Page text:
For any terrarium builder, springtails are the go-to clean up crew. They are excellent helpers that love feeding on fungus and decaying matter, all things you definitely don’t want in your terrarium. If you’ve thought about adding these guys to your next terrarium, that begs the question: how do you catch springtails?
Springtails can be easily caught with a simple trap made from a container containing a wet paper towel and a mushroom. You’ll find plenty of springtails in your container after leaving it out in a moist outdoors area for a few days. Once you have your springtails in a container, they can easily be transferred to your terrarium.
But before we get into the details on how to locate and trap springtails, it might be helpful to first understand what they do and why they are important.
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What do springtails do?
Springtails, also called collembolans, are whitish, grey insects measuring about 1 or 2 mm long. Technically, they are no longer considered insects but instead are categorized as hexapods, not that it makes much of a difference for gardening purposes. There are thousands of different species of springtails around the world, including Antarctica.
You can think of springtails as tiny terrarium janitors. They feed on fungi, pollen, algae, disease-causing microorganisms, and decaying matter, all things that you don’t want to see in your terrarium. They convert dying matter into fresh nutrients that are beneficial to plants. Essentially they’re recycling the waste and converting it into usable plant nutrients, restarting the cycle of life.
Because they play such an important role in the plant ecosystem, many terrarium builders will look to add them to their terrarium. The idea is that these guys will allow your terrarium to be a completely self-contained ecosystem in a bottle. They are a key part of any bioactive terrarium.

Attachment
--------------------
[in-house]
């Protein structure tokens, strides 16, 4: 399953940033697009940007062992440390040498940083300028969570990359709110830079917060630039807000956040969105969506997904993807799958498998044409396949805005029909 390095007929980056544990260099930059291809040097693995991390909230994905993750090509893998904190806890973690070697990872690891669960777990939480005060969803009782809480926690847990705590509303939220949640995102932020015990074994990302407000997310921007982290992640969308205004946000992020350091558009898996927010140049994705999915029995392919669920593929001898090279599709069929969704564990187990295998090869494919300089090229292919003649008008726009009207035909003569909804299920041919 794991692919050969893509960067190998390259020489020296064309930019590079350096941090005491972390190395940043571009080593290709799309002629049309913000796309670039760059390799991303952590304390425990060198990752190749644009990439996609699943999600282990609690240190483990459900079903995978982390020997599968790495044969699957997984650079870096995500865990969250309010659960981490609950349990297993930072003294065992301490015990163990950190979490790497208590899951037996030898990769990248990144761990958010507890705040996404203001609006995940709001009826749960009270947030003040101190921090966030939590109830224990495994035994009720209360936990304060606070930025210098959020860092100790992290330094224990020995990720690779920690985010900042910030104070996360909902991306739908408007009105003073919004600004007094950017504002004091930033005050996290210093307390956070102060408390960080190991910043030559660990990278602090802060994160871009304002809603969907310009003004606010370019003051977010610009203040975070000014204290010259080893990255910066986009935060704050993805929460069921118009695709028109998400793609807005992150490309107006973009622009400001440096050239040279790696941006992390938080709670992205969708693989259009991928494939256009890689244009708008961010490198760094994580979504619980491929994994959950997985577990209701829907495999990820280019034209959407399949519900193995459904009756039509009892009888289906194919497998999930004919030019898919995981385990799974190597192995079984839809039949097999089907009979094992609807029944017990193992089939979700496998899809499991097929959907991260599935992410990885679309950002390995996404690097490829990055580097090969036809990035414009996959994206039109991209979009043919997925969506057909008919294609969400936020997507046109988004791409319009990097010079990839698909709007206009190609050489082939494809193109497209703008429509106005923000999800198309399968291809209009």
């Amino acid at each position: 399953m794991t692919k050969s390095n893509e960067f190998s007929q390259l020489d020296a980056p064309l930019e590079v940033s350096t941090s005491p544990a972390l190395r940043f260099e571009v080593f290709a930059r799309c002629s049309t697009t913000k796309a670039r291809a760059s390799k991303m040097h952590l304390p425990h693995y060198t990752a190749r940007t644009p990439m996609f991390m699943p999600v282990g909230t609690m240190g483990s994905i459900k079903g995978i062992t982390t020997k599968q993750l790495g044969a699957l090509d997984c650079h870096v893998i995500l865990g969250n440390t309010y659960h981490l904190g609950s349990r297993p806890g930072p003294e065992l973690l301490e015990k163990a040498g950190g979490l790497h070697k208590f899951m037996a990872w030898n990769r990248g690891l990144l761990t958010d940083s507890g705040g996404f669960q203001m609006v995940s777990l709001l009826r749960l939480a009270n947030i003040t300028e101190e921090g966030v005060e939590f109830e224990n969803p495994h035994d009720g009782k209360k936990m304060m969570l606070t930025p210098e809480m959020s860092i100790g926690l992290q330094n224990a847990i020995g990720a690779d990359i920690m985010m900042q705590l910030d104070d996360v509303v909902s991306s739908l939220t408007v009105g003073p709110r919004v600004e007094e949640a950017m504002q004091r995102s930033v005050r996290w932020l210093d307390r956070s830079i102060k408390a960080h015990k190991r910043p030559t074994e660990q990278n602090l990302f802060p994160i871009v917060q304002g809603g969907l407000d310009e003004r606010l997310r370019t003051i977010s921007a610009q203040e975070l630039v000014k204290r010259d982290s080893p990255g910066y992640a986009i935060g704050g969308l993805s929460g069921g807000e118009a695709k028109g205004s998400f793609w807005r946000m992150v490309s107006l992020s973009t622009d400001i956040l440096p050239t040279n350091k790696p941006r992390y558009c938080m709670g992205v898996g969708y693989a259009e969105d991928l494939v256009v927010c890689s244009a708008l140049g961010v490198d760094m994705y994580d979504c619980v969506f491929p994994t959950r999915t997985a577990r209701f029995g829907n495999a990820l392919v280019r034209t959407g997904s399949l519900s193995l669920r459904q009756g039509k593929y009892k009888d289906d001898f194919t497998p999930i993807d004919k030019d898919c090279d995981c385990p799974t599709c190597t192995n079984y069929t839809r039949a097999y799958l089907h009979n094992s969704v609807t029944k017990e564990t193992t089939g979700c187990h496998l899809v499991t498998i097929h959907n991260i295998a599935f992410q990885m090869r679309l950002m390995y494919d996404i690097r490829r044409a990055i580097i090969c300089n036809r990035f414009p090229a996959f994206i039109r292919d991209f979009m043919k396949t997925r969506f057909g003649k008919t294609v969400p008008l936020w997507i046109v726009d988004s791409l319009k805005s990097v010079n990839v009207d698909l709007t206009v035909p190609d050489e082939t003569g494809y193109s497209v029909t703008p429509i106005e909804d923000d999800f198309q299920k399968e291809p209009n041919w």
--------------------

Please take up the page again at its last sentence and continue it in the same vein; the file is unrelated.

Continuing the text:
They’re often combined with charcoal because charcoal is commonly used as a substrate in springtail cultures. When the cleaning properties of springtails are combined with the filtration properties of charcoal, you can be sure that your terrarium is getting the best treatment it can get.
In case you’re curious about what other terrarium insects are out there, I have another article that covers another 10 insects that also work great with a terrarium that you can read here.
How do you make a springtail trap?
So here’s what you probably came for.
When it comes to trapping springtails, a simple trap will be more than enough to get plenty of springtails. You can always buy your own springtail culture online for a few bucks, but if you’re on a tight budget or just want to try something fun, a trap is the way to go.
Here’s what you’ll need to make your trap:
- A small container
- A wet paper towel
- A mushroom
To put your trap together, all you need to do is put a wet paper towel in the container and place your mushroom on top. You can also throw in some leaf litter you find lying around in there. That’s pretty much it!
The other thing that you might want to consider is spraying your paper towel with mite spray. Certain mites might be predatory and can feed on your springtails. If you want to avoid that, you might want to keep the mites out if you can. Otherwise, you can always get more springtails if needed.
Springtails are attracted to moisture, fungus, and decaying material. The trap that you just put together has all three of those things. You basically have a springtail utopia in there.
So now that you have your trap, you’ll need to decide where to place it.